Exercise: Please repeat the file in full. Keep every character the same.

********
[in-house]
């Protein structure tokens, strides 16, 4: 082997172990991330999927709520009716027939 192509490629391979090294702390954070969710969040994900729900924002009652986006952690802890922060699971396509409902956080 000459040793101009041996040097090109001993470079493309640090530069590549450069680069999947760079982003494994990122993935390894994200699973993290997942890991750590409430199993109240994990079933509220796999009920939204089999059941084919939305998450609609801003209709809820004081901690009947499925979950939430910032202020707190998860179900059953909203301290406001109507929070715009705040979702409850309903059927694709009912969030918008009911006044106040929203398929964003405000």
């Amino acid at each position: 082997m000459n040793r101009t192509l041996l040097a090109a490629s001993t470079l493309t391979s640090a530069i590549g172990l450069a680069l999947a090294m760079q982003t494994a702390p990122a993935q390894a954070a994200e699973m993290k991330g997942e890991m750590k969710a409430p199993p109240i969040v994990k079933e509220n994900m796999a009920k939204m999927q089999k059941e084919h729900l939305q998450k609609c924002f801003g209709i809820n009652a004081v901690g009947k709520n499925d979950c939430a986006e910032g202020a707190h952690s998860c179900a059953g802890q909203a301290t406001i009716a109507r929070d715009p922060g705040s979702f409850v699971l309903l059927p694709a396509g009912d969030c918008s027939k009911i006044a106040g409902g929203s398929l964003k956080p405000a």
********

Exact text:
[in-house]
């Protein structure tokens, strides 16, 4: 082997172990991330999927709520009716027939 192509490629391979090294702390954070969710969040994900729900924002009652986006952690802890922060699971396509409902956080 000459040793101009041996040097090109001993470079493309640090530069590549450069680069999947760079982003494994990122993935390894994200699973993290997942890991750590409430199993109240994990079933509220796999009920939204089999059941084919939305998450609609801003209709809820004081901690009947499925979950939430910032202020707190998860179900059953909203301290406001109507929070715009705040979702409850309903059927694709009912969030918008009911006044106040929203398929964003405000």
């Amino acid at each position: 082997m000459n040793r101009t192509l041996l040097a090109a490629s001993t470079l493309t391979s640090a530069i590549g172990l450069a680069l999947a090294m760079q982003t494994a702390p990122a993935q390894a954070a994200e699973m993290k991330g997942e890991m750590k969710a409430p199993p109240i969040v994990k079933e509220n994900m796999a009920k939204m999927q089999k059941e084919h729900l939305q998450k609609c924002f801003g209709i809820n009652a004081v901690g009947k709520n499925d979950c939430a986006e910032g202020a707190h952690s998860c179900a059953g802890q909203a301290t406001i009716a109507r929070d715009p922060g705040s979702f409850v699971l309903l059927p694709a396509g009912d969030c918008s027939k009911i006044a106040g409902g929203s398929l964003k956080p405000a």